PoodlePleasure ~ Mini Poodles

Traditional & Merle Poodle Puppies for Sale in GA. Occasionally PoodleHybrid Puppies Available.

                   Brushing your new puppy.

 

Young pups coats are very easy to take care off and maintain, if you do it right - so let's brush that pup! Puppy coats are generally not yet as tight and kinky as an adult poodle coat, and especially in the darker colored poodles – virtually non-matting if you keep the pup clean and well bathed. Some of the white, champagne and light apricot colored pups tend to have more of a cottony texture hair – and these will benefit from shorter hair styles, and better than average shampoos and conditioners. Brushing your new puppy is a great way of bonding and getting it used to future beauty treatments at the grooming parlor!

 

 If you are owned by a rambunctious youngster, it is often of advantage to take the pup for a good romp and play [and a potty break] prior to brushing to help wear it out and settle it down.

A tired puppy is a good puppy!

 Brushing on a smaller poodle pup takes all of 5 minutes or less and can be done during watching TV on your lap, as long as it is small enough to be comfortable held, turned and rotated there and can turn into a gentle cuddle + smooch session afterward for reward.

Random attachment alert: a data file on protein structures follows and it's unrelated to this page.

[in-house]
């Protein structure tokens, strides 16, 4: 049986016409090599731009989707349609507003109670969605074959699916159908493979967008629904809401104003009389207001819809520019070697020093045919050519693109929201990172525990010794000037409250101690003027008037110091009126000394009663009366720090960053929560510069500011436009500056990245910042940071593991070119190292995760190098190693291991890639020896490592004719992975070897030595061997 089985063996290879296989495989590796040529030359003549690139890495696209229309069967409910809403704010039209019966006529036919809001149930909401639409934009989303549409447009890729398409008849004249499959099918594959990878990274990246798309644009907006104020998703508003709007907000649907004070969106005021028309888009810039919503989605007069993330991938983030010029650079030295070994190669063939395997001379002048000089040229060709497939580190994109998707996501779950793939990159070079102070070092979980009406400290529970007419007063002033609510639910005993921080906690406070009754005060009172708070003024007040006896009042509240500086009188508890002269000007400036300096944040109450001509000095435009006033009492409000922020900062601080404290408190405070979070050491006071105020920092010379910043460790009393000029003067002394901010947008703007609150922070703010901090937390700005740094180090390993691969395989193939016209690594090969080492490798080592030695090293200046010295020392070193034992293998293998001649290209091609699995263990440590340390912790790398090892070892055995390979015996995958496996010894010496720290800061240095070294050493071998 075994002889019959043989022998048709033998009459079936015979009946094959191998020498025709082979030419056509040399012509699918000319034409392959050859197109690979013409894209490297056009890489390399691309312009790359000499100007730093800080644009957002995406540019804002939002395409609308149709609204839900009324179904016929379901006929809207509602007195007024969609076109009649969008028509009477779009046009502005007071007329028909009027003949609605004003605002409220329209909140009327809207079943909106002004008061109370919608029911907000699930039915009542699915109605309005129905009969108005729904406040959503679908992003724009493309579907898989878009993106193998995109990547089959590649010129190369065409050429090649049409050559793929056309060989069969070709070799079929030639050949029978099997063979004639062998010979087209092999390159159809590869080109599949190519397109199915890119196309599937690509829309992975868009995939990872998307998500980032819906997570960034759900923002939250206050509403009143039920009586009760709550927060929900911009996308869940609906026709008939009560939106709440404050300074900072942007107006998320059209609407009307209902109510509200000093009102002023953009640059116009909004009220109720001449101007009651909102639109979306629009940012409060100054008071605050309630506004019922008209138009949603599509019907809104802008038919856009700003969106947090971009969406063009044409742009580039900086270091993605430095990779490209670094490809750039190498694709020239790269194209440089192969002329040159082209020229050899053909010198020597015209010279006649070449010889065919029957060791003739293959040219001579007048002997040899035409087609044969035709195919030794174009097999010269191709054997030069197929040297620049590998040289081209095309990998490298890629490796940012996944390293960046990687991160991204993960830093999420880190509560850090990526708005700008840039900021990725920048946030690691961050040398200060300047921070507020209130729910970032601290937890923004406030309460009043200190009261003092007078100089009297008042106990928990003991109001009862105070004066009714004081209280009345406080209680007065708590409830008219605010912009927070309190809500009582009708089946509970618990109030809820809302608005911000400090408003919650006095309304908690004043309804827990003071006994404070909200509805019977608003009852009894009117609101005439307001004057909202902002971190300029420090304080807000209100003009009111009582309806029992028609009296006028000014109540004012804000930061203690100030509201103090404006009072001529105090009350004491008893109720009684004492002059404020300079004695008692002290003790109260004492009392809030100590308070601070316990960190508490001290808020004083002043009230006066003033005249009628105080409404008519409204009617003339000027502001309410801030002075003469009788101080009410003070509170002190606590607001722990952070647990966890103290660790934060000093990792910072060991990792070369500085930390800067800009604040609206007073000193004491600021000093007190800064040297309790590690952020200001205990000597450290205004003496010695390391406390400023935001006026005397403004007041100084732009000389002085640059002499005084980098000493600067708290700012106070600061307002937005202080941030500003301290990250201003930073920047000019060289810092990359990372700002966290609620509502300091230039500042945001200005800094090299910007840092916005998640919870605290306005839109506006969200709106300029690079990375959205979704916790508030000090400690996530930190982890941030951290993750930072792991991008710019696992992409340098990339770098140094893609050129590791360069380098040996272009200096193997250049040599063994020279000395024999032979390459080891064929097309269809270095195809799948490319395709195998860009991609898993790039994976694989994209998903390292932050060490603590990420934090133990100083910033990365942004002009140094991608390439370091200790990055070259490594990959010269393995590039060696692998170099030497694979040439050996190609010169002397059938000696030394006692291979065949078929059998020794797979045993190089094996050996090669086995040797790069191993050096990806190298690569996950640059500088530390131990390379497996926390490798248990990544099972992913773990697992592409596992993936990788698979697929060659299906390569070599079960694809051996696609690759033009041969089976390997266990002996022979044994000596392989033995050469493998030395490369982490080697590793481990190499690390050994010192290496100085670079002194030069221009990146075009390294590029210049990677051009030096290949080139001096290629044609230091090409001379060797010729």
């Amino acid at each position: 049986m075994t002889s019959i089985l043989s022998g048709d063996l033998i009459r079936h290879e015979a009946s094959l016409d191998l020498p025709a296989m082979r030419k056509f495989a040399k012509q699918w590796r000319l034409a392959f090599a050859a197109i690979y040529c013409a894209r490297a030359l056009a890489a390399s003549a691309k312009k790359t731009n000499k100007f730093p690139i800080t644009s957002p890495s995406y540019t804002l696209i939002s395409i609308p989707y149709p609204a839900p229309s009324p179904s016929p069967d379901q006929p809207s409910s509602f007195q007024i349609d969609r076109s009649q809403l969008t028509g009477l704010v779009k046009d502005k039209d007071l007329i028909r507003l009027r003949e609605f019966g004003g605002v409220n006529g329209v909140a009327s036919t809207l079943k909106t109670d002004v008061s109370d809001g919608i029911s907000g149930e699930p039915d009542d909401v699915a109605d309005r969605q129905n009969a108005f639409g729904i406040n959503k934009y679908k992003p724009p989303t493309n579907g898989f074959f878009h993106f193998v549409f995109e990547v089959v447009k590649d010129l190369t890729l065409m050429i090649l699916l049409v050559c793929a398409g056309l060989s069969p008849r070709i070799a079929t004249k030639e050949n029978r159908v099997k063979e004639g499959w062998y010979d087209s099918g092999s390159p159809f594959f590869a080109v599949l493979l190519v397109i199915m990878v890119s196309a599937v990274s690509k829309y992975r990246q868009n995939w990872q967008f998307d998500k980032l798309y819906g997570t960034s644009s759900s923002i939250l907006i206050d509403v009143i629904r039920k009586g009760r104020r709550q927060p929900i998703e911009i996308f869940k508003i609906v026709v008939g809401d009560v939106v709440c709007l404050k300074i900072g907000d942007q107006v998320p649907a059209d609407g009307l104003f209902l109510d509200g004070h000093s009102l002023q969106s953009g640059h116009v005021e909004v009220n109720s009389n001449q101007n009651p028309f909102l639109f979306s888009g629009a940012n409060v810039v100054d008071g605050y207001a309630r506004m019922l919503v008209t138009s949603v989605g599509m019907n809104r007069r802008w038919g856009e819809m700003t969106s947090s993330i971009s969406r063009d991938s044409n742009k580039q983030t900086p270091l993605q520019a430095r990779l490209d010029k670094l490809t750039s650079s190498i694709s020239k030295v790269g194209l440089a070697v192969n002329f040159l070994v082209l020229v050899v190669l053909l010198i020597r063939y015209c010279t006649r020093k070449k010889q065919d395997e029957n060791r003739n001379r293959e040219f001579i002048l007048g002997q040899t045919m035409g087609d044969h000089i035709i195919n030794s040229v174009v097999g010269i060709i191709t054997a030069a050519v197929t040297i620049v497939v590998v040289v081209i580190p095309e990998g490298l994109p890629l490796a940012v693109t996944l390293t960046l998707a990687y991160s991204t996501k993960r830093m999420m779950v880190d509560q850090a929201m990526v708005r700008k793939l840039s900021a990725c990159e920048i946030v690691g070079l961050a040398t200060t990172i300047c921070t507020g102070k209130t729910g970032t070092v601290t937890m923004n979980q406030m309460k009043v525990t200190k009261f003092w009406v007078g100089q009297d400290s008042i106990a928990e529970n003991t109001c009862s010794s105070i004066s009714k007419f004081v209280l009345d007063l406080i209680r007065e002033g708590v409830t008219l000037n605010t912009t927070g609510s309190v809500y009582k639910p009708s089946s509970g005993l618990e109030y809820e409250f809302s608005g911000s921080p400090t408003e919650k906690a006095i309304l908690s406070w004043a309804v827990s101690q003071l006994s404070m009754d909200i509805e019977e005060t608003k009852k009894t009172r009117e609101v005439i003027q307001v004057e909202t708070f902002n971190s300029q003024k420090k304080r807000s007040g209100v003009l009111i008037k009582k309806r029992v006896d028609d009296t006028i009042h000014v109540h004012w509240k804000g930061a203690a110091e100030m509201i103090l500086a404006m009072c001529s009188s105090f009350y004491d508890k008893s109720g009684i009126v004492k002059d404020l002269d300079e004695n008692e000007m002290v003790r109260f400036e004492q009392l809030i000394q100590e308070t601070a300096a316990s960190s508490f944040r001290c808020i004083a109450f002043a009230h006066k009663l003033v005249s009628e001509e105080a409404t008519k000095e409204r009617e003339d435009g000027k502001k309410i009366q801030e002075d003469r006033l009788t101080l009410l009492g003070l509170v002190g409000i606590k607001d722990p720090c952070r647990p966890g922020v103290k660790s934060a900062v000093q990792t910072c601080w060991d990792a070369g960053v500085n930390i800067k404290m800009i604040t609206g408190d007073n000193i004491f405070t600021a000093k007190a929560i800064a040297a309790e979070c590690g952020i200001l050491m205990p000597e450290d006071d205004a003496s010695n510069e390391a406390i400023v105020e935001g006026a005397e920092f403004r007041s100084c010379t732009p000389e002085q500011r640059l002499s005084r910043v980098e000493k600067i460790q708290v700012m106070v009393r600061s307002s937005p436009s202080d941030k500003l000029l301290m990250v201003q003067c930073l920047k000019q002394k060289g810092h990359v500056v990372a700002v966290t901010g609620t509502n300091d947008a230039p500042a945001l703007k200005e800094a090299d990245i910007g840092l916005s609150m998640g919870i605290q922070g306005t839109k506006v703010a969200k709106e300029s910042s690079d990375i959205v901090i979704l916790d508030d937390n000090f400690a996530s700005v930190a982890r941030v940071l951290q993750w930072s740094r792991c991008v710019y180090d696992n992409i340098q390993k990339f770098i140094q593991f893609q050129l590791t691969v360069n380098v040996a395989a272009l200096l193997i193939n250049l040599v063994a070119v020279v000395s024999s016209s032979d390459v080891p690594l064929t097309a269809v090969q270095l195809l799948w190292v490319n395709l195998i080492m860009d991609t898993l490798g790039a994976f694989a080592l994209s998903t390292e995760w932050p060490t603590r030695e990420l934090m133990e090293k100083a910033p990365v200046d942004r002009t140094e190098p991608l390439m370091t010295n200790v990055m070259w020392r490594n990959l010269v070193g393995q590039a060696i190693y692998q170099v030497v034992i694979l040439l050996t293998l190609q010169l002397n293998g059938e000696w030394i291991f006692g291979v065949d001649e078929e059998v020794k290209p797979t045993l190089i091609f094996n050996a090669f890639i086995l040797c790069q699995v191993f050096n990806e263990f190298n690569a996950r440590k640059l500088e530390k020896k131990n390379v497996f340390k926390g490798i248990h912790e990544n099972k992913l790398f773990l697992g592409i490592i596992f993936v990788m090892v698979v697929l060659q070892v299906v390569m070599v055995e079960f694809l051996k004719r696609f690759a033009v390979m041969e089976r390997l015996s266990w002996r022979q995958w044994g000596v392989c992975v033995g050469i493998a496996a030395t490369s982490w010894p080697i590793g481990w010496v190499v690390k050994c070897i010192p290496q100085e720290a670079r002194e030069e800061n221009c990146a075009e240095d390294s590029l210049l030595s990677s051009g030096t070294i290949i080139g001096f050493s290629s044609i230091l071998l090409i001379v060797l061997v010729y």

As your pup gets a bit bigger and the hair gets longer, I'd recommend brushing on a comfortable surface – a table would be the right height, or perhaps on top of the washer or dryer [put an old bath mat with a slip resistant backing on it, so the pup has better stability and won't slip and slide all over the place. If you are younger and flexible – you can sit on the floor and do it there. Your pup needs to have good balance when you lift legs to brush them out and turn it from side to side, so you can get to all body parts, so avoiding for it to slip all over the place will be helpful. You will also need to be able to take a step back to look over the pup, without it being plastered to your face. I tend to get more hugs and face licks during brushing than at any other time, LOL and they always manage to stick their tongue into my nose or ear! Make sure it will stay and not attempt to follow you or try to jump off and injure itself when you step back for an overall picture of how you did!!!

Depending on how wriggly your furkid is, start with the topknot and ears and work your way towards the back and tail, or start with the body and leave the head, topknot and ears until the end [some desensitizing and settling into the brush session will go a long ways to avoid facial/eye injuries].